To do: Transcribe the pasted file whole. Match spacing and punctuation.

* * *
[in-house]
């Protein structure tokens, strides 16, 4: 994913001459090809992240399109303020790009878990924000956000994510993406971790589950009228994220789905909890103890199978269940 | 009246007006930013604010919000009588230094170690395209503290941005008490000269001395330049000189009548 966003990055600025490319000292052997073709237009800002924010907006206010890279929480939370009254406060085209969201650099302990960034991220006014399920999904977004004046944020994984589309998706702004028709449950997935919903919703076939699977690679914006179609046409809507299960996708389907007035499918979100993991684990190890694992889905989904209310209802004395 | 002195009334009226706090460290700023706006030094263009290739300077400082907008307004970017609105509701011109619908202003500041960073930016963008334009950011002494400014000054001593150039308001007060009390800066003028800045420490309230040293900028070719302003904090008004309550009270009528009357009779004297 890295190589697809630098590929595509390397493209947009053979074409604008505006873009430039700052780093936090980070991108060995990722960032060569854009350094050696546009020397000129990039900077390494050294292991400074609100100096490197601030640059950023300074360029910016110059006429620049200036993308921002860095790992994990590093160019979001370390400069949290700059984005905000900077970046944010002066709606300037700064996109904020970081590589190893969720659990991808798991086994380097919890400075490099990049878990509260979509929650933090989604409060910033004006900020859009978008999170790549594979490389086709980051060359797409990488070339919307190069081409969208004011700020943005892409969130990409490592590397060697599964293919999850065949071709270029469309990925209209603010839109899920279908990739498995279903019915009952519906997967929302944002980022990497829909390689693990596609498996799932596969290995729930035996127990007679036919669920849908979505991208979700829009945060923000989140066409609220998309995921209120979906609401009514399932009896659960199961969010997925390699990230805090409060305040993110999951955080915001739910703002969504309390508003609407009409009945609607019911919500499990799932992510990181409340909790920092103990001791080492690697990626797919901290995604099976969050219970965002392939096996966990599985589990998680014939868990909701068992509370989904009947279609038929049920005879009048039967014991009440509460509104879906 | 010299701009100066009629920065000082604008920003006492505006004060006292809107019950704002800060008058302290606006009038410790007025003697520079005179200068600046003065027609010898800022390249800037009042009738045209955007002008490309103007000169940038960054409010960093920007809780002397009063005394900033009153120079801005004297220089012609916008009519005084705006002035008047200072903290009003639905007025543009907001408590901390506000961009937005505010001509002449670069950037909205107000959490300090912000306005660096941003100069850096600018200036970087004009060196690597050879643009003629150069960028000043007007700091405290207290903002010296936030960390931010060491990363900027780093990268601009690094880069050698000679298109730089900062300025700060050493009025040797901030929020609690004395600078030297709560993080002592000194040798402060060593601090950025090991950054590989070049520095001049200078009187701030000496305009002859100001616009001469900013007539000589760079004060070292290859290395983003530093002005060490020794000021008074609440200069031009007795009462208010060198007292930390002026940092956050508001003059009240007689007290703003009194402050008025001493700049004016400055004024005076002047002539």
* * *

[in-house]
């Protein structure tokens, strides 16, 4: 994913001459090809992240399109303020790009878990924000956000994510993406971790589950009228994220789905909890103890199978269940 | 009246007006930013604010919000009588230094170690395209503290941005008490000269001395330049000189009548 966003990055600025490319000292052997073709237009800002924010907006206010890279929480939370009254406060085209969201650099302990960034991220006014399920999904977004004046944020994984589309998706702004028709449950997935919903919703076939699977690679914006179609046409809507299960996708389907007035499918979100993991684990190890694992889905989904209310209802004395 | 002195009334009226706090460290700023706006030094263009290739300077400082907008307004970017609105509701011109619908202003500041960073930016963008334009950011002494400014000054001593150039308001007060009390800066003028800045420490309230040293900028070719302003904090008004309550009270009528009357009779004297 890295190589697809630098590929595509390397493209947009053979074409604008505006873009430039700052780093936090980070991108060995990722960032060569854009350094050696546009020397000129990039900077390494050294292991400074609100100096490197601030640059950023300074360029910016110059006429620049200036993308921002860095790992994990590093160019979001370390400069949290700059984005905000900077970046944010002066709606300037700064996109904020970081590589190893969720659990991808798991086994380097919890400075490099990049878990509260979509929650933090989604409060910033004006900020859009978008999170790549594979490389086709980051060359797409990488070339919307190069081409969208004011700020943005892409969130990409490592590397060697599964293919999850065949071709270029469309990925209209603010839109899920279908990739498995279903019915009952519906997967929302944002980022990497829909390689693990596609498996799932596969290995729930035996127990007679036919669920849908979505991208979700829009945060923000989140066409609220998309995921209120979906609401009514399932009896659960199961969010997925390699990230805090409060305040993110999951955080915001739910703002969504309390508003609407009409009945609607019911919500499990799932992510990181409340909790920092103990001791080492690697990626797919901290995604099976969050219970965002392939096996966990599985589990998680014939868990909701068992509370989904009947279609038929049920005879009048039967014991009440509460509104879906 | 010299701009100066009629920065000082604008920003006492505006004060006292809107019950704002800060008058302290606006009038410790007025003697520079005179200068600046003065027609010898800022390249800037009042009738045209955007002008490309103007000169940038960054409010960093920007809780002397009063005394900033009153120079801005004297220089012609916008009519005084705006002035008047200072903290009003639905007025543009907001408590901390506000961009937005505010001509002449670069950037909205107000959490300090912000306005660096941003100069850096600018200036970087004009060196690597050879643009003629150069960028000043007007700091405290207290903002010296936030960390931010060491990363900027780093990268601009690094880069050698000679298109730089900062300025700060050493009025040797901030929020609690004395600078030297709560993080002592000194040798402060060593601090950025090991950054590989070049520095001049200078009187701030000496305009002859100001616009001469900013007539000589760079004060070292290859290395983003530093002005060490020794000021008074609440200069031009007795009462208010060198007292930390002026940092956050508001003059009240007689007290703003009194402050008025001493700049004016400055004024005076002047002539």